The books of Samuel put great emphasis on three men: Samuel, Saul and David

The books of Samuel put great emphasis on three men: Samuel, Saul and David. These three central figures are the first of great beginnings, the transition from theocracy to monarchy, and yet it ends tragically, all of it. We see that these three are not alone, but a fourth who has been always there, watching and controlling… God.

The people of Israel and God seemed to have a love and hate relationship, more like a dating couple. God’s strangle hold seemed to have cramped the people’s space and wanted out. They desired someone like the other nations had, a human king. They did not want God as their king anymore. “And the Lord told him: ‘Listen to all that the people are saying to you; it is not you they have rejected, but they have rejected me as their king…. Now listen to them; but warn them solemnly and let them know what the king who will reign over them will do'” (1 Samuel 8:7,9). But still God was willing to heed their cries and played along. He played the ever-strong “boyfriend” who they always come back to in the end.

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God was not willing to let his people go easily. He withdrew from close contact with the people but stayed with them in spirit. He never recognized their kings as a representative of His word yet he chose their kings for them. Instead He spoke to them through his prophets where Samuel was the first. He basically defined the role of the kings to be the ones to govern the people and the role of the prophets to be the ones to reveal God’s will to them.

Before Samuel, there was Eli, a high priest during the time of the judges who, in the training of Hannah’s son, demonstrated a clear understanding of God’s purpose and call (1 Samuel 1,3). Yet his life ends in despair as God judged his sacrilegious sons as the sacred Ark of the Covenant fell into enemy hands (1 Samuel 4). Eli’s death marked the decline of the influence of the priesthood and the rise of the prophets in Israel that Samuel spearheaded, and also the trend of finishing badly throughout the books.

Samuel’s story is introduced with Hannah, his mother, who had a great faith in Him. God remembered this and used her and Samuel as a foothold for advance. She dedicates her son to God; “…I give him to the Lord. For his whole life he will be given over to the Lord.”(1 Samuel 1:28) and she gives us a glimpse of his purpose, “…he seats them with princes and has them inherit a throne of honor. For the foundations of the earth are the Lord’s; upon them he has set the world” (1 Samuel 2:8). With no doubt Samuel became an instrument of God, becoming a kingmaker finding and anointing both Saul and David.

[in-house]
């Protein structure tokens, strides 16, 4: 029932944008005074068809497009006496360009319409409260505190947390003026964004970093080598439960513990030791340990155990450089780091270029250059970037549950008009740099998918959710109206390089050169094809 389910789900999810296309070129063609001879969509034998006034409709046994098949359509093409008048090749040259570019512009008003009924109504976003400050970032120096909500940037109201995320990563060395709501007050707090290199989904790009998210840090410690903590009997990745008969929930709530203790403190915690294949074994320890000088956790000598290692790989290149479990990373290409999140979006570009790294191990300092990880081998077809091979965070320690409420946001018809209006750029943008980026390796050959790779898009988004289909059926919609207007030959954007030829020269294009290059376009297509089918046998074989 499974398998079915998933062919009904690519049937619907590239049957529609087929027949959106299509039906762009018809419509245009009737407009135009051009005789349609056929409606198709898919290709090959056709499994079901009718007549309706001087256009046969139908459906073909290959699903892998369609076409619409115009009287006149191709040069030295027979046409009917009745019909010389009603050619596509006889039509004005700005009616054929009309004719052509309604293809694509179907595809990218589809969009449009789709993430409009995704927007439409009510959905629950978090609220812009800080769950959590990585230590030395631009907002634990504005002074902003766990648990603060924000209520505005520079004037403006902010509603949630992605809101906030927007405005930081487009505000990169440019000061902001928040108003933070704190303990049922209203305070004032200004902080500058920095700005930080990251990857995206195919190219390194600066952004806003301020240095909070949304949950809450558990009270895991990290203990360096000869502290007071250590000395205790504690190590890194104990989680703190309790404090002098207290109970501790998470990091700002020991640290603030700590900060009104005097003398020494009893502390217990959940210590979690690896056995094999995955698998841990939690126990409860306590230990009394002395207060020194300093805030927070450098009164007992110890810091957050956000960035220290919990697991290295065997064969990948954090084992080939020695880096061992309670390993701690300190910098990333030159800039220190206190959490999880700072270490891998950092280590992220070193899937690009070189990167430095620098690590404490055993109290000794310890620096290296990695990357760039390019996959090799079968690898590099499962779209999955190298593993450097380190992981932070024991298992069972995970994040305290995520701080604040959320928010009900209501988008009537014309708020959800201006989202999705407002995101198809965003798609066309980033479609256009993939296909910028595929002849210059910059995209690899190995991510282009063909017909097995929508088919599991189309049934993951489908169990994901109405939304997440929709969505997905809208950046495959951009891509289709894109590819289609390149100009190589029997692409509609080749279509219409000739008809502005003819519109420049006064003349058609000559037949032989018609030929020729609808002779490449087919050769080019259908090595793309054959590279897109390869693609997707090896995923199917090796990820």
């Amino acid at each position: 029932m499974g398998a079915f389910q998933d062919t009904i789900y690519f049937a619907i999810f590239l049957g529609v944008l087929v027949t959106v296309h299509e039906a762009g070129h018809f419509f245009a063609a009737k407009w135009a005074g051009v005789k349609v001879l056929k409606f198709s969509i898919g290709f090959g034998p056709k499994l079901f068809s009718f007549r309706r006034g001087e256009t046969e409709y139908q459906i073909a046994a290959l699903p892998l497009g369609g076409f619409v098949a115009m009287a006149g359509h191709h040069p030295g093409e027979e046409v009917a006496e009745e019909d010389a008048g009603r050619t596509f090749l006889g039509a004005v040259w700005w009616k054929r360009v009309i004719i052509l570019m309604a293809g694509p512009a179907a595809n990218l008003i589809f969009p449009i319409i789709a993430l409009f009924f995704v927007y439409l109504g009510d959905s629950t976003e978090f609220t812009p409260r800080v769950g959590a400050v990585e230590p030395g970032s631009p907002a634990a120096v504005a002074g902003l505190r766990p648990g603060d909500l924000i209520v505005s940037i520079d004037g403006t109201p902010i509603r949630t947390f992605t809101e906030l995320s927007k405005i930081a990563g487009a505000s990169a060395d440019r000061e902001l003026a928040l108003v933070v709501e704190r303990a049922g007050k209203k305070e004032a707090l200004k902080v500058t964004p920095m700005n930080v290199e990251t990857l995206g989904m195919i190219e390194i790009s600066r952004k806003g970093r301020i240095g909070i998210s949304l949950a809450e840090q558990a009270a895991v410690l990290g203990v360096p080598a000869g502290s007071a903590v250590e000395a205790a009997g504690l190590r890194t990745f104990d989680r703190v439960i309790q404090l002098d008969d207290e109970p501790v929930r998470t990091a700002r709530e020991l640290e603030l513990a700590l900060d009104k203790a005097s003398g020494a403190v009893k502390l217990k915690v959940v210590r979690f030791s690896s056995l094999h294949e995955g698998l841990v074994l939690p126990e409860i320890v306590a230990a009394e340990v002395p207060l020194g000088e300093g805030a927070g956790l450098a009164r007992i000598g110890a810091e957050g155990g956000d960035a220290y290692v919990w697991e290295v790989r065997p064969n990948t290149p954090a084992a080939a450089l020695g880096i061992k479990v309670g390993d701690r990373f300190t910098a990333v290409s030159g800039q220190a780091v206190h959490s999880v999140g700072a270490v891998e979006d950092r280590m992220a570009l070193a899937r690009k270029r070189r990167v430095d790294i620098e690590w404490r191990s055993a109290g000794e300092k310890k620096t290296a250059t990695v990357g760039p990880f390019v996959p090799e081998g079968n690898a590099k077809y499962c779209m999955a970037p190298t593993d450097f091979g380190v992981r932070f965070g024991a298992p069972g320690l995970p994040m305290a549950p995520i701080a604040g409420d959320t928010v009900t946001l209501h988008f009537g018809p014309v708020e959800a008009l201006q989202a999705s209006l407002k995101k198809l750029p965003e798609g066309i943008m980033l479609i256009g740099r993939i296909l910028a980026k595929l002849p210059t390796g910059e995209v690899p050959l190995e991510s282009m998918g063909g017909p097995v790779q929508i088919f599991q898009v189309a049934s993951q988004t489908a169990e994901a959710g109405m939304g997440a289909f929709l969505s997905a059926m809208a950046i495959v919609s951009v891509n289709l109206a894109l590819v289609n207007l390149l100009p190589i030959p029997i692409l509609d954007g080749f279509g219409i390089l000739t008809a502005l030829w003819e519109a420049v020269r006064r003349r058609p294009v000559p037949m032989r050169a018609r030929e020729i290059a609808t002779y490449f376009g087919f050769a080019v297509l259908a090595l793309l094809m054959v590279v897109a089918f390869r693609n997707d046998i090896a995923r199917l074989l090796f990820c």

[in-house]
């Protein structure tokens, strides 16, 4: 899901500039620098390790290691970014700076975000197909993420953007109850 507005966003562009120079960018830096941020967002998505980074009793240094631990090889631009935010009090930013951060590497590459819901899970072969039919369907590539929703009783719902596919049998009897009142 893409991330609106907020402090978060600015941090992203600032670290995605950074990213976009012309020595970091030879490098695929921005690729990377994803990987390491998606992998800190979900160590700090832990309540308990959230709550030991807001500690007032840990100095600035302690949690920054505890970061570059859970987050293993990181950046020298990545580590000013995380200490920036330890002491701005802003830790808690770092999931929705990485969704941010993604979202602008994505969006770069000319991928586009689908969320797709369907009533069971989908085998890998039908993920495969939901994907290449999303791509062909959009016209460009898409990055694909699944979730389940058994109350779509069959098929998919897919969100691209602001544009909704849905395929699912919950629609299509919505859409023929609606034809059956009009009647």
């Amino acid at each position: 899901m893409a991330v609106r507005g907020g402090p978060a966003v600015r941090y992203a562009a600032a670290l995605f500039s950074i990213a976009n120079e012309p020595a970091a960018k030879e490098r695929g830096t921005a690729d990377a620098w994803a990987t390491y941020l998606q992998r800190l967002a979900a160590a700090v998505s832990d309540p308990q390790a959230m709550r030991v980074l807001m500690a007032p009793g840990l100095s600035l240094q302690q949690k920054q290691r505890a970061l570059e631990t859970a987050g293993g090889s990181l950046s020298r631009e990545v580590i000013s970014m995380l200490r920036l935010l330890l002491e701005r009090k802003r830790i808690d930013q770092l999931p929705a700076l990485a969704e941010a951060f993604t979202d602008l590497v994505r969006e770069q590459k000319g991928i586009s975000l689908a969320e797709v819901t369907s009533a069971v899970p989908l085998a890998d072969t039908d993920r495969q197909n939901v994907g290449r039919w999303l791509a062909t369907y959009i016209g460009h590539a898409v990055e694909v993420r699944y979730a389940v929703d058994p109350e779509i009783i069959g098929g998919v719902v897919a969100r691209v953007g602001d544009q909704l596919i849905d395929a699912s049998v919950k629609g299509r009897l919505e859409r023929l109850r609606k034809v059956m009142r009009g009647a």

Saul was a king anointed after the people’s own heart to “…appoint a king to lead us, such as all the other nations have” (1 Samuel 8:5). Saul was all that the Israelites wanted and more. He had unusual physical strength, but he was disturbed and failed the people. He was weak spiritually and also as a leader, first abandoning God and later destroying the livelihood of Israel with its endless wars with the Philistines.

David on the other hand was a king anointed after God’s own heart. David’s attitude towards God creates an opportunity for God to bring an unfound greatness to the kingdom of Israel, as “David knew that the Lord had established him as king over Israel and had exalted his kingdom for the sake of his people Israel”(2 Samuel 5:12). David is chosen to be king by Samuel of course and is crowned over Judah and then over all of Israel (2 Samuel 5:1-5). He then brings back the Ark of the Covenant to the tabernacle (2 Samuel 6:1-23) and completes the conquest of the Promised Land begun by Joshua (2 Samuel 8-10). Yet David also had his faults like taking a census (2 Samuel 24:1-25) but he still confessed his sin when charged with it rather than trying to deny it as it’s shown clearly in 2 Samuel 22:17-27. But in all, he was loyal to God and became God’s instrument in progress and blessing.

The people wanted time away from God, so he gave it to them only to show them that no one can really substitute Him as seen in Saul. David was one God had appointed to show how much the people can have if they went back to Him. God also had a middleman so that the people will never forget Him. Much like in a dating situation, woman (Israel) breaks up with man (God), or takes some time off, whichever you want to put it. Woman dates around (Saul and David). Has the ex-man’s friend always lurking and bumping into woman (Samuel). But eventually sees her mistake in leaving man.